Tuesday, January 31, 2006

On Wearing the Cross

A discussion got going today on one of the lists I participate in, about the appropriateness of wearing a cross. One person commented that, because the cross is so sacred, it should not be worn as jewelry.

I responded with the following:

I agree entirely with your notion that the cross should not be worn as jewelry, and I have seen some pretty offending examples of that.

But I also assume that you understand that there are people, such as myself, who wear crosses, not as decoration, but as a statement. First and foremost, that statement is a simple: "I am a Christian, and you have the right to expect me to comport myself as one. And that includes being prepared to explain and defend my faith to anyone who asks (out of a genuine desire to learn)."

Secondly, it is there as a reminder to me, that I have an obligation to comport myself as a Christian. And that every time I do not, I bring dishonor to the cross, the vehicle of my salvation.

Thirdly, it is a statement to the world, and a reassurance to me, that I am under the protection of the cross.

Later today, someone posted a beautiful piece by St John Chrysostom:

Let no man therefore be ashamed of the honored symbols of our salvation, and of the chiefest of all good things, whereby we even live, and whereby we are; but as a crown, so let us bear about the cross of Christ. Yes, for by it all things are wrought that are wrought among us. Whether one is to be new-born, the cross is there; or to be nourished with that mystical food, or to be ordained, or to do anything else, everywhere our symbol of victory is present. Therefore both on house, and walls, and windows, and upon our forehead, and upon our mind we inscribe it with much care.

For of the salvation wrought for us, and of our common freedom, and of the goodness of our Lord, this is the sign. "For as a sheep was He led to the slaughter." When therefore you sign yourself, think of the purpose of the cross, and quench anger, and all the other passions. When you sign yourself, fill your forehead with all courage, make your soul free. And you know assuredly what are the things that give freedom. Wherefore also Paul leading us there, I mean unto the freedom that beseems us, did on this wise lead us unto it, having reminded us of the cross and blood of our Lord. "For you are bought," said he, "with a price; be not you the servants of men." Consider,said he, the price that has been paid for you, and you will be a slave to no man; by the price meaning the cross.

Since not merely by the fingers ought one to engrave it, but before this by the purpose of the heart with much faith. And if in this way you have marked it on thy face, none of the unclean spirits will be able to stand near you, seeing the blade whereby he received his wound, seeing the sword which gave him his mortal stroke. For if we, on seeing the places in which the criminals are beheaded, shudder; think what the devil must endure, seeing the weapon, whereby Christ put an end to all his power, and cut off the head of the dragon.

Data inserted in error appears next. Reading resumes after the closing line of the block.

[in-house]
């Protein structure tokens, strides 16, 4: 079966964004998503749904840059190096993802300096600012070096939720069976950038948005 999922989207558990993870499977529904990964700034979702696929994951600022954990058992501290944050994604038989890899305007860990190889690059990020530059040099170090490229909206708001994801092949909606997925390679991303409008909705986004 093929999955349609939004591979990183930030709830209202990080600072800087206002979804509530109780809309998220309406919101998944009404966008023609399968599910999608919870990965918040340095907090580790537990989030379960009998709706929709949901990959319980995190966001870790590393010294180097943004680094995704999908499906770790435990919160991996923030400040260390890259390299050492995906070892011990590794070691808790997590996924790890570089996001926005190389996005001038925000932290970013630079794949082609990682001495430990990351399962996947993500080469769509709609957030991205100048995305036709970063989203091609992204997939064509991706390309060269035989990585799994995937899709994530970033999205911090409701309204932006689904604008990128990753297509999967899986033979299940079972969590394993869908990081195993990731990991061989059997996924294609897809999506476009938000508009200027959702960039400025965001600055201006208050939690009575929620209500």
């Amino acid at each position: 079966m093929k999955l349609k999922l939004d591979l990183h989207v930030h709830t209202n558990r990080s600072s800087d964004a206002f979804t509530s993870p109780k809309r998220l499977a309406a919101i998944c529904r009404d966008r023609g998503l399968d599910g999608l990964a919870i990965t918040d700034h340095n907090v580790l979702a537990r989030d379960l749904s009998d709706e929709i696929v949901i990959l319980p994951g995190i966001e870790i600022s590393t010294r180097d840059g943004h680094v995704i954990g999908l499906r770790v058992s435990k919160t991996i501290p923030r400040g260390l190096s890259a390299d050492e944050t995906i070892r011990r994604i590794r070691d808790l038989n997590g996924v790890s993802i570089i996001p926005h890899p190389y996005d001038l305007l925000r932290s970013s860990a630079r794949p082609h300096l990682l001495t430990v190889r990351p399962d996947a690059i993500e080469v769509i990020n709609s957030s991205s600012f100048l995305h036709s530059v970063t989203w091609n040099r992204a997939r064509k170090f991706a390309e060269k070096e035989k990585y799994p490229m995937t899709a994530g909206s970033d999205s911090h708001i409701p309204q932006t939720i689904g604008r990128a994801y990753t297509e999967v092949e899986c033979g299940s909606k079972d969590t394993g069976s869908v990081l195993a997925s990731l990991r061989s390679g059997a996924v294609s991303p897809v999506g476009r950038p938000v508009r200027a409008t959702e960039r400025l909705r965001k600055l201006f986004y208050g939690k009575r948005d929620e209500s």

Be not ashamed then of so great a blessing, lest Christ be ashamed of you, when He comes with His glory, and the sign appears before Him, shining beyond the very sunbeam. For indeed the cross cometh then, uttering a voice by its appearance, and pleading with the whole world for our Lord, and signifying that no part has failed of what pertained to Him.

This sign, both in the days of our forefathers and now, has opened doors that were shut up; this has quenched poisonous drugs; this has taken away the power of hemlock:, this has healed bites of venomous beasts. For if it opened the gates of hell, and threw wide the archways of Heaven, and made anew entrance into Paradise, and cut away the nerves of the devil; what marvel, if it prevailed over poisonous drugs, and venomous beasts, and all other such things.

This therefore do you engrave upon thy mind, and embrace the salvation ofour souls. For this cross saved and converted the world, drove away error,brought back truth, made earth Heaven, fashioned men into angels. Because of this, the devils are no longer terrible, but contemptible; neither is death,death, but a sleep; because of this, all that wars against us is cast to the ground, and trodden under foot.

If any one therefore say to you, Do you worship the crucified? say, with your voice all joy, and your countenance gladdened, "I do both worship Him,and will never cease to worship." And if he laugh, weep for him, because he is mad. Thank the Lord, that He has bestowed on us such benefits, as one cannot so much as learn without His revelation from above. Why, this is the very reason of his laughing, that "the natural man received not the things of the Spirit." Since our children too feel this, when they see any of the great and marvelous things; and if you bring a child into the mysteries, he will laugh. Now the heathen are like these children; or rather they are more imperfect even than these; wherefore also they are more wretched, in that not in an immature age, but when full grown, they have the feelings of babes; wherefore neither are they worthy of indulgence.

But let us with a clear voice, shouting both loud and high, cry out and say(and should all the heathen be present, so much the more confidently), that the cross is our glory, and 'the sum of all our blessings, and our confidence, and all our crown. I would that also with Paul I were able to say, "By which the world is crucified unto me, and I unto the world; " but I cannot, restrained as I am by various passions.

Homily 54 on the Gospel of St. Matthew

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